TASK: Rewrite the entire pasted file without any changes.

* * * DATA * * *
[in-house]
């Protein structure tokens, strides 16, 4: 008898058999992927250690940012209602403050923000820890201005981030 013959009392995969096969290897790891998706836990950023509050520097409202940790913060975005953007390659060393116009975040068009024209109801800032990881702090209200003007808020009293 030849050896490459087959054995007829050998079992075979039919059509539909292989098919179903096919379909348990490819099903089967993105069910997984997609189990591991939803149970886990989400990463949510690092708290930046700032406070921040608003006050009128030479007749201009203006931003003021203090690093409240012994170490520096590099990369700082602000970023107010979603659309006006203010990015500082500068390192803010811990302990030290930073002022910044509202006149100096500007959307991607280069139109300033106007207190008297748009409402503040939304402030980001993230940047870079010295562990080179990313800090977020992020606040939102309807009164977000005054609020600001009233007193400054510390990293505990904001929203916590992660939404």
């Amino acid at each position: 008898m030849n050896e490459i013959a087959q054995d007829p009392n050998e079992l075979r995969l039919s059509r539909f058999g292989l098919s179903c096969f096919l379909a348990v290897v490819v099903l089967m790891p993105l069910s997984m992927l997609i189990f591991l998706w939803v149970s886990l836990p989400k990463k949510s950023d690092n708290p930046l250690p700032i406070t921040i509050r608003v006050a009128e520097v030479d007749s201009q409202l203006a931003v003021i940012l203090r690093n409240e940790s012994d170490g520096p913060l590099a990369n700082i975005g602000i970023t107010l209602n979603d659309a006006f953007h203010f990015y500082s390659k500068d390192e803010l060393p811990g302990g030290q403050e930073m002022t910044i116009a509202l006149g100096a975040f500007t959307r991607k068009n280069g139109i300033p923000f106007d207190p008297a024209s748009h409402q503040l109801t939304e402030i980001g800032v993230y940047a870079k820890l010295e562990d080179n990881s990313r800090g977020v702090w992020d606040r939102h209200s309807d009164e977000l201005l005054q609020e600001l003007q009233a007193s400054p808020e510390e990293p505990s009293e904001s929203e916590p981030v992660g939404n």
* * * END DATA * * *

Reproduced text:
[in-house]
């Protein structure tokens, strides 16, 4: 008898058999992927250690940012209602403050923000820890201005981030 013959009392995969096969290897790891998706836990950023509050520097409202940790913060975005953007390659060393116009975040068009024209109801800032990881702090209200003007808020009293 030849050896490459087959054995007829050998079992075979039919059509539909292989098919179903096919379909348990490819099903089967993105069910997984997609189990591991939803149970886990989400990463949510690092708290930046700032406070921040608003006050009128030479007749201009203006931003003021203090690093409240012994170490520096590099990369700082602000970023107010979603659309006006203010990015500082500068390192803010811990302990030290930073002022910044509202006149100096500007959307991607280069139109300033106007207190008297748009409402503040939304402030980001993230940047870079010295562990080179990313800090977020992020606040939102309807009164977000005054609020600001009233007193400054510390990293505990904001929203916590992660939404």
């Amino acid at each position: 008898m030849n050896e490459i013959a087959q054995d007829p009392n050998e079992l075979r995969l039919s059509r539909f058999g292989l098919s179903c096969f096919l379909a348990v290897v490819v099903l089967m790891p993105l069910s997984m992927l997609i189990f591991l998706w939803v149970s886990l836990p989400k990463k949510s950023d690092n708290p930046l250690p700032i406070t921040i509050r608003v006050a009128e520097v030479d007749s201009q409202l203006a931003v003021i940012l203090r690093n409240e940790s012994d170490g520096p913060l590099a990369n700082i975005g602000i970023t107010l209602n979603d659309a006006f953007h203010f990015y500082s390659k500068d390192e803010l060393p811990g302990g030290q403050e930073m002022t910044i116009a509202l006149g100096a975040f500007t959307r991607k068009n280069g139109i300033p923000f106007d207190p008297a024209s748009h409402q503040l109801t939304e402030i980001g800032v993230y940047a870079k820890l010295e562990d080179n990881s990313r800090g977020v702090w992020d606040r939102h209200s309807d009164e977000l201005l005054q609020e600001l003007q009233a007193s400054p808020e510390e990293p505990s009293e904001s929203e916590p981030v992660g939404n």